Richard CobbConvicted murderer Richard Cobb never learned. The Texas man was killed via lethal injection Thursday night for abducting and killing a man, and abducting two women whom he shot and left for dead.
Now, typically, in a person's final hours of life, they come to grips with what they've done and try to make a last-ditch effort to absolve themselves of their wrongdoing. Not Cobb. Know what his final words were?
"Wow! That is great. That is awesome! Thank you, warden! Thank you f*cking warden!"
Right before Cobb's sarcastic outburst, it seemed, kind of, like he learned something. When asked what his last words were, he said: "Life is death, death is life. I hope that someday this absurdity that humanity has come to will come to an end. Life is too short. I hope anyone that has negative energy towards me will resolve that. Life is too short to harbor feelings of hatred and anger. That's it, warden." But in a pinch, Cobb turned "angry" and harbored feelings of hatred toward the warden, not heeding his message at all.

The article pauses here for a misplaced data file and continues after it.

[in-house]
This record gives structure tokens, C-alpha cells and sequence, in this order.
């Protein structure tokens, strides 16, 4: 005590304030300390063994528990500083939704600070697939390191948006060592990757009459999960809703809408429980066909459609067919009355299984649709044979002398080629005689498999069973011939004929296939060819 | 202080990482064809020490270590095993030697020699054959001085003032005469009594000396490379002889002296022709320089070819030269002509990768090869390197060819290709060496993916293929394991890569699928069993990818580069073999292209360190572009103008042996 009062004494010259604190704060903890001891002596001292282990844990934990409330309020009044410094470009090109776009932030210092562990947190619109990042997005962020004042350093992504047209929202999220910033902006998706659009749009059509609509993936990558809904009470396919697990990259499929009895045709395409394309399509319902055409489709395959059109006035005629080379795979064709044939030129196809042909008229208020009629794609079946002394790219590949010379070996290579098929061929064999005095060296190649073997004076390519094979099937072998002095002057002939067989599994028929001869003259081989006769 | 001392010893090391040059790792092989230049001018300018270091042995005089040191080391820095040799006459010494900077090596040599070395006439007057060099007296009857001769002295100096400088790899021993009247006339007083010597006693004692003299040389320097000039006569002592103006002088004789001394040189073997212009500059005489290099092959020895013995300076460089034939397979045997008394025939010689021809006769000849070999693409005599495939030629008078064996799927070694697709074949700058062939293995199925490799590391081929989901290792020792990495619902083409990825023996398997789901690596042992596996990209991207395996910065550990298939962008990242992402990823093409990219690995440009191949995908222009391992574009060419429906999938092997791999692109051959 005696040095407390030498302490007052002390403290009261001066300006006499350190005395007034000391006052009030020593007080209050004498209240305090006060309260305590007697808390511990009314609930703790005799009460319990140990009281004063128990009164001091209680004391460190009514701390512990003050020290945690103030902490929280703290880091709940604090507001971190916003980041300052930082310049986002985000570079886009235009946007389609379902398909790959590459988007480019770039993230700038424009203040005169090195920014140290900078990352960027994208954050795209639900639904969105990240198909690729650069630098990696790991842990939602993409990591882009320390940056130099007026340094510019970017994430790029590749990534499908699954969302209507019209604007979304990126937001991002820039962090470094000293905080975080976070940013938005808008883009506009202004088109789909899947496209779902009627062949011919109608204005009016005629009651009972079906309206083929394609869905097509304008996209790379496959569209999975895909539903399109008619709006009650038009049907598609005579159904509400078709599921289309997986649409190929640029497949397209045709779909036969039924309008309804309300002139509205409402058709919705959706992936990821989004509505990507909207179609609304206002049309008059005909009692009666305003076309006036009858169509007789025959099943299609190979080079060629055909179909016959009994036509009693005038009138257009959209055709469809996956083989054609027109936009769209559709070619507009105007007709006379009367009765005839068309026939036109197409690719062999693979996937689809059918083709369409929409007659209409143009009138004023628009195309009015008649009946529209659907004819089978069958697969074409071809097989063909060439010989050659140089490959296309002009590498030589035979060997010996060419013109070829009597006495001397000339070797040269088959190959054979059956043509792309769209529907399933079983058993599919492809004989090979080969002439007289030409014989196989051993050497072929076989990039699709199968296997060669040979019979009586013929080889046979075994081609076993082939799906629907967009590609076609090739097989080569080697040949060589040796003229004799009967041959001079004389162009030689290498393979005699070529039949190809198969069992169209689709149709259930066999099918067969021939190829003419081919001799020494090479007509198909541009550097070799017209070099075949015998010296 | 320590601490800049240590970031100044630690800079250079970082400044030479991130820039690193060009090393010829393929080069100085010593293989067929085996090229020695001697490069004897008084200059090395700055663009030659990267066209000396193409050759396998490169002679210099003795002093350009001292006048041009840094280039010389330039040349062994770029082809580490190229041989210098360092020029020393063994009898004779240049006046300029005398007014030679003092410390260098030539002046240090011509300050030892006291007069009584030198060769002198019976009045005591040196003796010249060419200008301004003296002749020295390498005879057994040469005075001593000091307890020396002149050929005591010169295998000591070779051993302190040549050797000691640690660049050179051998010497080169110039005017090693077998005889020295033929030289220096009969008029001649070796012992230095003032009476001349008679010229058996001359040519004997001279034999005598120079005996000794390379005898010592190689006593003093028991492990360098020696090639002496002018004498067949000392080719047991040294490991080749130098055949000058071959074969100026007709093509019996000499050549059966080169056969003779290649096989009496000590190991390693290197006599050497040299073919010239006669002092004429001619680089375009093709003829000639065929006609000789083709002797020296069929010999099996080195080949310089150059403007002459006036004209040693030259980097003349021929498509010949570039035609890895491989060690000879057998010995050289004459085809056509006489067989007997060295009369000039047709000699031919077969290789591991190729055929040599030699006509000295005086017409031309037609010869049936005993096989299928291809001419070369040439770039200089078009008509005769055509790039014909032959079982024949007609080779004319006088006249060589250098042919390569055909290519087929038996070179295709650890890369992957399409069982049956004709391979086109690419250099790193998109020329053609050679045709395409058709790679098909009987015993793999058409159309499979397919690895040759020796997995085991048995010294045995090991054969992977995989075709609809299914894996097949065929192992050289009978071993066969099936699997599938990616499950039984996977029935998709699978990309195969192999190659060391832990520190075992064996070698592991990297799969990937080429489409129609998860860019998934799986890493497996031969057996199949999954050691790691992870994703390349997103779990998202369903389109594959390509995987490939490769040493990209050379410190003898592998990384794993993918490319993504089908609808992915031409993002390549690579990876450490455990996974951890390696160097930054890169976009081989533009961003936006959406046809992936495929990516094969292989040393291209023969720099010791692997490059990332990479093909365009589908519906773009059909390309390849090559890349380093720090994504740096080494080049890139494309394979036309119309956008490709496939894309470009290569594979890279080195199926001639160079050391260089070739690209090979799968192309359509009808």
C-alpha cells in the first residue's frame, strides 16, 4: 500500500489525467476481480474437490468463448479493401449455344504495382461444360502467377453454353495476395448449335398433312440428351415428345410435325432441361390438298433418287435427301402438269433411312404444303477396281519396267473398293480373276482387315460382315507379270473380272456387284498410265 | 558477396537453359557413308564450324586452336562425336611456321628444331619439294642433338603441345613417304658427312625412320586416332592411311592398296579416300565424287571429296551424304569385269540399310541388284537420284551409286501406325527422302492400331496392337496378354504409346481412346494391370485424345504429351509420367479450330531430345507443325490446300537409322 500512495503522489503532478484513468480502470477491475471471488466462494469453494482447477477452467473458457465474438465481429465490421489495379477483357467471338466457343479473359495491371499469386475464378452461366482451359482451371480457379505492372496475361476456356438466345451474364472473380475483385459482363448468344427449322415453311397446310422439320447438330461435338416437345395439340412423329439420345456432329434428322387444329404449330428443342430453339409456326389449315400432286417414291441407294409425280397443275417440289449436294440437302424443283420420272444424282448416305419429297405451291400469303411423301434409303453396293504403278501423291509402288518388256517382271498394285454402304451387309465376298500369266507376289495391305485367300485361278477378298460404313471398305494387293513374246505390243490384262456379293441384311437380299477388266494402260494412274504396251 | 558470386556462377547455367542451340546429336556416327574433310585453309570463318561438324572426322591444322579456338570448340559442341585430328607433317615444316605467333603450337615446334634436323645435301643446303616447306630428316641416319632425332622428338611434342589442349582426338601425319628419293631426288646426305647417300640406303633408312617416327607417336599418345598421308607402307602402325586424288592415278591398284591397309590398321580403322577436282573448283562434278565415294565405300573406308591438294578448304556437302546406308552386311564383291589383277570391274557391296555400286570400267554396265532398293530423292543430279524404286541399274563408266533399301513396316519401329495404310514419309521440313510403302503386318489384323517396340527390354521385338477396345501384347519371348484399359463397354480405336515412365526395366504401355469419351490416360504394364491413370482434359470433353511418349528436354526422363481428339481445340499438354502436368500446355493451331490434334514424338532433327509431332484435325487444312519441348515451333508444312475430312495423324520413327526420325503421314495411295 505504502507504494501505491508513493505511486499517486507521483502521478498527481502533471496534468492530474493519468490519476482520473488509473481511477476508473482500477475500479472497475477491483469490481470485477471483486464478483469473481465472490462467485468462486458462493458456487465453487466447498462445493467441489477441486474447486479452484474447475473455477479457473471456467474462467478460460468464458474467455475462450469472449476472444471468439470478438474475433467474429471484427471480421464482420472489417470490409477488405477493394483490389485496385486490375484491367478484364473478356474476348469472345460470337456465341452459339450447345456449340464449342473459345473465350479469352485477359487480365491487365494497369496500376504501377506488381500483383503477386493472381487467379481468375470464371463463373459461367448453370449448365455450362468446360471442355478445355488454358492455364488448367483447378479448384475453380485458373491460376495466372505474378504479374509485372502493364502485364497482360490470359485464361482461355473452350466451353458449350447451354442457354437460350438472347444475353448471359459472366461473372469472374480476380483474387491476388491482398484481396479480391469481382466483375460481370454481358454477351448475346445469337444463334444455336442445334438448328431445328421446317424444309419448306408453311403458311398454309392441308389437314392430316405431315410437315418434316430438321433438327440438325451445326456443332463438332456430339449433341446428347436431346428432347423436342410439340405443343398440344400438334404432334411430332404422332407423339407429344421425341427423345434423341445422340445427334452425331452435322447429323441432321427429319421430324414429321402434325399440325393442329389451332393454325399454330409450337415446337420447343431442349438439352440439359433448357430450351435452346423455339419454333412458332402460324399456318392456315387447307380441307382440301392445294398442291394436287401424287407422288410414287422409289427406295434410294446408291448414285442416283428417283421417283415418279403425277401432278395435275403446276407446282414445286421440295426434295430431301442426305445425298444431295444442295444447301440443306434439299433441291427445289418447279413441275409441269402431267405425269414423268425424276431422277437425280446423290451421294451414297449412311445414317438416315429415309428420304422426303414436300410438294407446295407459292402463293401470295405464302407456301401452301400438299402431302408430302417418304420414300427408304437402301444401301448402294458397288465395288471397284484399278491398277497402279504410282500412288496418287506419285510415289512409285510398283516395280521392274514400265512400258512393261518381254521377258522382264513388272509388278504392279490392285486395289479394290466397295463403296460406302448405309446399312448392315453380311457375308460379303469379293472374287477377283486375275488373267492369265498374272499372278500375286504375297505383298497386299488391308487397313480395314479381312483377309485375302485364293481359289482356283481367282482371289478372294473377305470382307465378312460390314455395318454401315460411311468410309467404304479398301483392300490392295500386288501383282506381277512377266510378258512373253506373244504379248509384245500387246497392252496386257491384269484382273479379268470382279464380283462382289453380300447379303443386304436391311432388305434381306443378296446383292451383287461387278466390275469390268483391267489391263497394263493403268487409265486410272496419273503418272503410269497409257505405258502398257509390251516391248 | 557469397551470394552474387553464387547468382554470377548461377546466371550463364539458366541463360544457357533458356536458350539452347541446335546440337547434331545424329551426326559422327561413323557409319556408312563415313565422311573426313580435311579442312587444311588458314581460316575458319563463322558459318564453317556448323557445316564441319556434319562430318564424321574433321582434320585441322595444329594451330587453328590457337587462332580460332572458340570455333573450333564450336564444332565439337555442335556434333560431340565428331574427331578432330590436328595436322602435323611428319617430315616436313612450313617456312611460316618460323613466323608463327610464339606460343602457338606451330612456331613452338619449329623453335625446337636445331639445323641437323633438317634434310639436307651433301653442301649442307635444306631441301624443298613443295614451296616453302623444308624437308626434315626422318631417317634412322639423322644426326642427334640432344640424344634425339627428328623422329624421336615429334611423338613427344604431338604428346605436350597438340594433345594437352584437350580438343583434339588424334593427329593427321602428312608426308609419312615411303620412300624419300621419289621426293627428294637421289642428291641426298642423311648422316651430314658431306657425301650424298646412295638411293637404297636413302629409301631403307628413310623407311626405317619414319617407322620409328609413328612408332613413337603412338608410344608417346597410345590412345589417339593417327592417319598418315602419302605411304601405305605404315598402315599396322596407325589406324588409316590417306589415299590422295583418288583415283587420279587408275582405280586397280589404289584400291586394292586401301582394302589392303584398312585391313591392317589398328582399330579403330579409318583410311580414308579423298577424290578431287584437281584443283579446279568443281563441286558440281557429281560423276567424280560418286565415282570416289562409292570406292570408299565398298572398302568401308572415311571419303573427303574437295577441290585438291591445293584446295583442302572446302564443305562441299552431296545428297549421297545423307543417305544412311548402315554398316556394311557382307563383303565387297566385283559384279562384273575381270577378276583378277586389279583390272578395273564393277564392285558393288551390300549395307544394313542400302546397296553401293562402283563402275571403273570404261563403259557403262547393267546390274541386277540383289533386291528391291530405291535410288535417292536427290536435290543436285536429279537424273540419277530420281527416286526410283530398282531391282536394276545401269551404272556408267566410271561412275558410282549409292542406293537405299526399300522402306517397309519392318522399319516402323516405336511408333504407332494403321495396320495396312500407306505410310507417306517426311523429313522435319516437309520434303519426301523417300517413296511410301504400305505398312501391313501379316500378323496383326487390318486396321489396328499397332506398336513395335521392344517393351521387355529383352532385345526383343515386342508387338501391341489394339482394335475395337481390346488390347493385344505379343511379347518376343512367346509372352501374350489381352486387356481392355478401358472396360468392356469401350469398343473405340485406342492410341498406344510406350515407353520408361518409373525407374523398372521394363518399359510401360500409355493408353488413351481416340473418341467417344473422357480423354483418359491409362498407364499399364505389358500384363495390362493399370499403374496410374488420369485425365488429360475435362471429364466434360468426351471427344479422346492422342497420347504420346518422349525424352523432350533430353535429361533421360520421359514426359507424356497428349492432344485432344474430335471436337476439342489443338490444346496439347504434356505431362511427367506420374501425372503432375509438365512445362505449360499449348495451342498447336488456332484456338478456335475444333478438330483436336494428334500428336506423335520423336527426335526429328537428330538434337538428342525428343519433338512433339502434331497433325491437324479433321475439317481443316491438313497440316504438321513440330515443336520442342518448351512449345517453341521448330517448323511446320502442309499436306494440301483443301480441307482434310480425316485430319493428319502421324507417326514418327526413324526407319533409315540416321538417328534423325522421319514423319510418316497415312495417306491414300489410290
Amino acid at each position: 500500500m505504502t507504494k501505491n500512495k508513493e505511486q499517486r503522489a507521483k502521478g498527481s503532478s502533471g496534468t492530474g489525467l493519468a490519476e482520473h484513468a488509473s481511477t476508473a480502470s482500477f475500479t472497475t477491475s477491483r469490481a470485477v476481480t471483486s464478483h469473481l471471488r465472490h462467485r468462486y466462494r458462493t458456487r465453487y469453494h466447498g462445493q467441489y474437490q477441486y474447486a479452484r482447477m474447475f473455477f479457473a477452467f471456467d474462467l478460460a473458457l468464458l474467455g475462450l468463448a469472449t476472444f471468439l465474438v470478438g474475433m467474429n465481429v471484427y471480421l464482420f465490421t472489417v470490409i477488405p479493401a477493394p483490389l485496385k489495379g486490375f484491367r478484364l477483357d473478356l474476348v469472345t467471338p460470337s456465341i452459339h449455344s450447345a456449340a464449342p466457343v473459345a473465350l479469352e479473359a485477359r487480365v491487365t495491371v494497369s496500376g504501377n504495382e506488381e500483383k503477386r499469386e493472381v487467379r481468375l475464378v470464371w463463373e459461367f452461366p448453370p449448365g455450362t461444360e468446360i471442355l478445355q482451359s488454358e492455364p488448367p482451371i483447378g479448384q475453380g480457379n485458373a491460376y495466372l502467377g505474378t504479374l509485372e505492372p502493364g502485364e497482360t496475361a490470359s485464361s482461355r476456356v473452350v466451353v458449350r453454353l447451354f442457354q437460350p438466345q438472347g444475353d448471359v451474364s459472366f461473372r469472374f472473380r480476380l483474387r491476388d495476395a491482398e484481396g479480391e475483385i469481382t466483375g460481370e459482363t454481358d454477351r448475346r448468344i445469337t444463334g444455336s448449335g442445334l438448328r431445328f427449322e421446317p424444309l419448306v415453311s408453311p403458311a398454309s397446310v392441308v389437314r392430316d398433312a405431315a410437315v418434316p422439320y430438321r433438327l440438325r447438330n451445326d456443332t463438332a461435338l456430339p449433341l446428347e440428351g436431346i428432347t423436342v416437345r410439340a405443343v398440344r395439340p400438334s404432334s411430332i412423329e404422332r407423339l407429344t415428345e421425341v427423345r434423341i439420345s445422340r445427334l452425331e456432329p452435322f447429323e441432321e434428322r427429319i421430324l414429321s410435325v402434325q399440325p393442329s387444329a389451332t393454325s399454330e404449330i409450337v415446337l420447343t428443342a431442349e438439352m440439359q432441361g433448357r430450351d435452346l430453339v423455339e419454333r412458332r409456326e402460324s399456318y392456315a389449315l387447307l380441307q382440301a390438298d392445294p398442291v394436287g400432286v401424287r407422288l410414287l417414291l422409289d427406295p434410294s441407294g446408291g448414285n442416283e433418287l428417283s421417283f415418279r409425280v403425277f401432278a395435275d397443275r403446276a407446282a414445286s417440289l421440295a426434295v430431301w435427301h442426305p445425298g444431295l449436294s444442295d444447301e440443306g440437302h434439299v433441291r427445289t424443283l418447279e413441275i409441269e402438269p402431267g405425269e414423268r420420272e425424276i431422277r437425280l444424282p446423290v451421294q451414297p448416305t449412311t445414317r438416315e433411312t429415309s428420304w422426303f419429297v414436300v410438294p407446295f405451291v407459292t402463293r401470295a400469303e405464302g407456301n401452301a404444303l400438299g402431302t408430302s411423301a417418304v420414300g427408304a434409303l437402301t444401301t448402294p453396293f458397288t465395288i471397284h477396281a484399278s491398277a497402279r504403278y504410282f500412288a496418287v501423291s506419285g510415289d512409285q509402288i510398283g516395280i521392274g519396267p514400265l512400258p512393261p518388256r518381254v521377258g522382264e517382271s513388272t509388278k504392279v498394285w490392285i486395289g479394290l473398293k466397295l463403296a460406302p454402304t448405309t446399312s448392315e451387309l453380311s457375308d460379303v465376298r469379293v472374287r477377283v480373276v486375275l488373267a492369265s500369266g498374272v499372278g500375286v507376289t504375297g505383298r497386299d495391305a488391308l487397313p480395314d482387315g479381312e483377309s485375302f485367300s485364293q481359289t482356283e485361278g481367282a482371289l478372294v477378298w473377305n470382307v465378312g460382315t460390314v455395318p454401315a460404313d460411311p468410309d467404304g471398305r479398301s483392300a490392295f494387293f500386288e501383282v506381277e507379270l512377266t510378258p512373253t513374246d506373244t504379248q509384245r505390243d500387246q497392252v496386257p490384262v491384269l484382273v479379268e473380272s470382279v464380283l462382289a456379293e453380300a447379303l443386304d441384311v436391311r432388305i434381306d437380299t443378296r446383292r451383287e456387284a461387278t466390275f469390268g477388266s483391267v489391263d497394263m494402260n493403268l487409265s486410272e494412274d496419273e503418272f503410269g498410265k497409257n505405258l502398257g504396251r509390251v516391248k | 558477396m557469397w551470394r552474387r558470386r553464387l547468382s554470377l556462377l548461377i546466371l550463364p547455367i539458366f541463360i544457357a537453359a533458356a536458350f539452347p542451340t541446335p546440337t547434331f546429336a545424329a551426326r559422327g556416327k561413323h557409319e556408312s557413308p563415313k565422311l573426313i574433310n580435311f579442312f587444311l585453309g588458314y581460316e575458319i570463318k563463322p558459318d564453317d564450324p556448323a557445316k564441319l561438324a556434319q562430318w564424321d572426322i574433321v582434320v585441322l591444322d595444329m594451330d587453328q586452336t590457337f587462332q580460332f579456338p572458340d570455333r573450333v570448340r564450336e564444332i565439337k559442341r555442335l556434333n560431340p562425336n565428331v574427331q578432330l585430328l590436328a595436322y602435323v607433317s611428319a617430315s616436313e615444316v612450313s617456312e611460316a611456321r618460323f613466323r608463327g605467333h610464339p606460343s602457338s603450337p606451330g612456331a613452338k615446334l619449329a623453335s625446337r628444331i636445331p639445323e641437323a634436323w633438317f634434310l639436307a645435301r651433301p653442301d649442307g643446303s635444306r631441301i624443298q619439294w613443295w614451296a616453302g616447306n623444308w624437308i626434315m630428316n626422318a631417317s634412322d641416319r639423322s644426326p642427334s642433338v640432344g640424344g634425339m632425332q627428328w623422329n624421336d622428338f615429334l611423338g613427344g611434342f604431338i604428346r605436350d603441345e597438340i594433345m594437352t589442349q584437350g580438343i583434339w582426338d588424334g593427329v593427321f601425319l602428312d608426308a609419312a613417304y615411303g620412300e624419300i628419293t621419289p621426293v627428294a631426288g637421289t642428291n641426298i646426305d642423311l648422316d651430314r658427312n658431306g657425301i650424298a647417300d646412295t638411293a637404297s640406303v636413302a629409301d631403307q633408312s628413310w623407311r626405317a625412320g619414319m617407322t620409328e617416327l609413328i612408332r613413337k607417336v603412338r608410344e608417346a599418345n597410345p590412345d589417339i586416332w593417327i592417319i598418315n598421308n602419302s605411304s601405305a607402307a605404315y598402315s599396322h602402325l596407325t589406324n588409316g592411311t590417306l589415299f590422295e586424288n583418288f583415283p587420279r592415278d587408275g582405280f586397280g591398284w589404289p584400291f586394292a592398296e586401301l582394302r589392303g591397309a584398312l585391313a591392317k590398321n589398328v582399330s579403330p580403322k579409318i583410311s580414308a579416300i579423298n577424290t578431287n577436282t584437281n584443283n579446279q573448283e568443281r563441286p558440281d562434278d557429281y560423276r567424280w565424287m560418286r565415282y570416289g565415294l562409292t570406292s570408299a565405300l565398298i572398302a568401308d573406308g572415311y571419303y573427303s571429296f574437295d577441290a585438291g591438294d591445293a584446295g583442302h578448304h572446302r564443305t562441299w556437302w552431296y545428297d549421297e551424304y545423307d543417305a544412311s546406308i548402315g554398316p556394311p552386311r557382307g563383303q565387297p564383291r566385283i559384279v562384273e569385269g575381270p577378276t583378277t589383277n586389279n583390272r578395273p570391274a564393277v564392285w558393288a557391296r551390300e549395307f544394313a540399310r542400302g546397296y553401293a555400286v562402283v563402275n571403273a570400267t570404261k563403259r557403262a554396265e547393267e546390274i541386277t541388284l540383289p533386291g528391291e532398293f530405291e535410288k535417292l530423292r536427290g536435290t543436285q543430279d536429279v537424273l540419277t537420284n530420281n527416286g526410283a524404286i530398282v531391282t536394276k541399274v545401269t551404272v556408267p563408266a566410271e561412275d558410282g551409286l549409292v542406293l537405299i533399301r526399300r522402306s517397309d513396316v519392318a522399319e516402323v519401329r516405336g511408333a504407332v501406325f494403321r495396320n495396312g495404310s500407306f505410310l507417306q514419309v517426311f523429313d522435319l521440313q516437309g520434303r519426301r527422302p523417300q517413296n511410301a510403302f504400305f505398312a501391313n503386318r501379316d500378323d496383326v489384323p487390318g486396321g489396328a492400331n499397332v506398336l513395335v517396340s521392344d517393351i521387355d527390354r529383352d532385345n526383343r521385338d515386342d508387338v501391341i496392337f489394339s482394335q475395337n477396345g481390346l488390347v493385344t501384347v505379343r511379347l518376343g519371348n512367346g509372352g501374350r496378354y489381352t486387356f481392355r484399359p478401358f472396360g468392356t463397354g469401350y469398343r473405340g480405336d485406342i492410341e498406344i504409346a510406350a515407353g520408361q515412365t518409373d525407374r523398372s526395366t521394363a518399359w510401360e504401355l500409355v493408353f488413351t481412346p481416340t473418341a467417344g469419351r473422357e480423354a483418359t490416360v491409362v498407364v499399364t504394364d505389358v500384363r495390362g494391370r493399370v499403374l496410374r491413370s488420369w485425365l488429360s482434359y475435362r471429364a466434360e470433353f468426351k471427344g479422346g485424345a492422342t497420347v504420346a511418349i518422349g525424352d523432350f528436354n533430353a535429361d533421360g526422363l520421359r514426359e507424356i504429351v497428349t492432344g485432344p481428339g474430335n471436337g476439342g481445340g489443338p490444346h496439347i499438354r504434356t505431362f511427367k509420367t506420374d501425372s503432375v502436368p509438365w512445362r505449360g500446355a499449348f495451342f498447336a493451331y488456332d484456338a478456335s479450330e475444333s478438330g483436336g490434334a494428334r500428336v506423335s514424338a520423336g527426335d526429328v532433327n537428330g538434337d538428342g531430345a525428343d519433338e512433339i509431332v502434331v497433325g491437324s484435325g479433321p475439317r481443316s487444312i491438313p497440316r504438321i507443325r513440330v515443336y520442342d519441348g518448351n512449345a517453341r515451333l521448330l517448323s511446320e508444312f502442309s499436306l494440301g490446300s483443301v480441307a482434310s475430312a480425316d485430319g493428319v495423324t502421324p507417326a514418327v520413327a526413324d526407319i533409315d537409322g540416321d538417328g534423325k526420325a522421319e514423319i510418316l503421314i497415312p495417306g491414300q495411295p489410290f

Nikki Daniels, who was raped and shot during Cobb's attack in 2002, but survived to testify against Cobb, witnessed the execution. She said, "I thought he was going to be remorseful, I thought he was going to be apologetic, was hoping that he was going to address me. I saw the same evil person I saw 11 years ago. He definitely showed his true colors."
I think we can all agree that what Cobb did was wrong -- and there was clearly something very wrong with him. But hearing his final words makes him seem all the more horrible. Usually, in a person's last moments, they accept their fate and make an effort to be a "good" person, hoping it will negate the awful things they've done in their life. It seems like only a truly evil, deeply angry human would say something like this at the very end. So, regardless of what your feelings on the death penalty are, I think it's safe to say that it's probably not a bad thing that the world is rid of him. I really don't think he'd ever change his ways.
What do you think of this?
Image via Texas Department of Criminal Justice